Nevertheless, there’s little to offer in the vicinity of the stadium, and some parts of Saint Denis are best avoided after dark. For that reason, it’s advisable to stay in the centre of Paris pre- and post-match and take public transport to the stadium. The RER line A stop is Stade de France-St Denis, and line B is La Plaine-Stade de France. Or you can take the Metro Line 13 to Saint-Denis Universite, alighting at St Denis-Porte de Paris.
Most fans will congregate around Gare du Nord on match day. If you want to escape the crowds and get a good meal before setting off, you can sample classic French dishes at the popular Pied de Cochon restaurant on Rue Coquilliere. It’s particularly popular with the sporting crowd because it is open 24 hours a day – perfect if you want somewhere to celebrate (or commiserate) after the game in style. The eponymous dish is pig’s trotter, but there’s also French onion soup, gratins and countless Gallic specialities.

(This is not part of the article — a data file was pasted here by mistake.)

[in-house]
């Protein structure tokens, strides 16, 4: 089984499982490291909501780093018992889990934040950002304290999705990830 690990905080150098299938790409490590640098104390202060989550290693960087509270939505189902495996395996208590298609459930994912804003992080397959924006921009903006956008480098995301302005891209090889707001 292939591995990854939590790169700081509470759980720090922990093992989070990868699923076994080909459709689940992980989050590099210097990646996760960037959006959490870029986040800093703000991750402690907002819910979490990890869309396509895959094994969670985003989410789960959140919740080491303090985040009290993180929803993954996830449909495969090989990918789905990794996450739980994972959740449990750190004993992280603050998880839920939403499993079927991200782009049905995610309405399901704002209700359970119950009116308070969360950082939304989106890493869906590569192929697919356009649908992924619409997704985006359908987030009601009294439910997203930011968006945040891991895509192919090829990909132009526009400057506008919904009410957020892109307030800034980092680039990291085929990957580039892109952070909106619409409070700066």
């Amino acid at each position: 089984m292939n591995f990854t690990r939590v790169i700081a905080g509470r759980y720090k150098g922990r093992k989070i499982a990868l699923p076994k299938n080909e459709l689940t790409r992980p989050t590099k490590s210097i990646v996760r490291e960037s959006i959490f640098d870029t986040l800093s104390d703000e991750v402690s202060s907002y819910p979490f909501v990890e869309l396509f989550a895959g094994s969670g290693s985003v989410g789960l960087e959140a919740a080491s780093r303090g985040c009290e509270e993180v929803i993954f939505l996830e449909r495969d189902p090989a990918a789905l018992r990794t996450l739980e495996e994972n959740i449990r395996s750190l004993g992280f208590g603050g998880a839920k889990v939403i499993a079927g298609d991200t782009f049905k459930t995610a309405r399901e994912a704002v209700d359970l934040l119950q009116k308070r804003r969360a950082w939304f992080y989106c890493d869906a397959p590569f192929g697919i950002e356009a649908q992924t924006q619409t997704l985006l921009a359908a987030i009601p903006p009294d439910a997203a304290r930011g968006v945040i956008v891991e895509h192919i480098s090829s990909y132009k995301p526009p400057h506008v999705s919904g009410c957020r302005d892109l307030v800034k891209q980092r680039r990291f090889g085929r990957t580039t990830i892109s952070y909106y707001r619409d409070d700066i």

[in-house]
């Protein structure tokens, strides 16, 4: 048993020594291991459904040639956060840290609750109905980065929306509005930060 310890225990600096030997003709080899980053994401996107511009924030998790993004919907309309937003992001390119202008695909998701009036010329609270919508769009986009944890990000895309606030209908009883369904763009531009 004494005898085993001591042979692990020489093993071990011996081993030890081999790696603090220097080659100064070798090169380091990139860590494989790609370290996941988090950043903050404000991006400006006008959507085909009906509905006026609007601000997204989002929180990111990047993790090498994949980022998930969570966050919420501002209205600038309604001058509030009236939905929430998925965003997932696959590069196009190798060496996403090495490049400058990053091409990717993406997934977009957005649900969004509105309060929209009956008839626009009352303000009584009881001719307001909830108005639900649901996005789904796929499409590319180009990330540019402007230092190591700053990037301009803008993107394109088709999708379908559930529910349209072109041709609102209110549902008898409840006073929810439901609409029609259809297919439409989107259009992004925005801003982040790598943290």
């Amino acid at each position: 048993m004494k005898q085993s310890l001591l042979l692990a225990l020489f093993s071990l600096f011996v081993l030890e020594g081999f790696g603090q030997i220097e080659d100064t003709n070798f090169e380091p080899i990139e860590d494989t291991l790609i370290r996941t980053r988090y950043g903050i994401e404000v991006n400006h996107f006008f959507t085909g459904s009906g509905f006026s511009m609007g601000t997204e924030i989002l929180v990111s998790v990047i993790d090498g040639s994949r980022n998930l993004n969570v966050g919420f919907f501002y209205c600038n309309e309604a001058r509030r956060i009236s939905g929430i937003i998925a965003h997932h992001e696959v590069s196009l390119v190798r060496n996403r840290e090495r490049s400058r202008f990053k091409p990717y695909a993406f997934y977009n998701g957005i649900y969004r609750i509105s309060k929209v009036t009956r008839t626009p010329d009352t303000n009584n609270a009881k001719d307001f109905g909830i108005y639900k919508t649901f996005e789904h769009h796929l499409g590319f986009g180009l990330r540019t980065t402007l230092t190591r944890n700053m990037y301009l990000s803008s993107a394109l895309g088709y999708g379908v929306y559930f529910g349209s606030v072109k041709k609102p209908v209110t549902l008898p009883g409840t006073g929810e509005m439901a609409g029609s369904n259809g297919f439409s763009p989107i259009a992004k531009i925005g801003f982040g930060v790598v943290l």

A little further away in the fashionable Marais district, there are plenty of little bistros with good-value set menus on the Rue Vieille du Temple, the main street for eating and drinking. You can hop in a cab from the station or it’s a 20-minute or so walk from Gare du Nord.
As for where to stay in Paris, the Pavillon de la Reine is an elegant hotel and well-placed on the Place des Vosges square. It offers charming, French-country style rooms or more modern affairs that overlook a quiet garden, amazing given the location. It has a spa, lounge and bar area, and rooms start from £400 a night for the match weekend.
A more quirky, and affordable, option is the Alastair Sawday-recommended Hôtel Prince de Condé, a three-star property on Rue de Seine in Saint Germain des Prés. The hotel is full of character with artwork, vaulted ceilings, antique furniture and library. It has 11 bedrooms, which cost from £140 for the night of March 19, and breakfast is £10 extra.
By Ginny Light, Travel Editor TimesOnline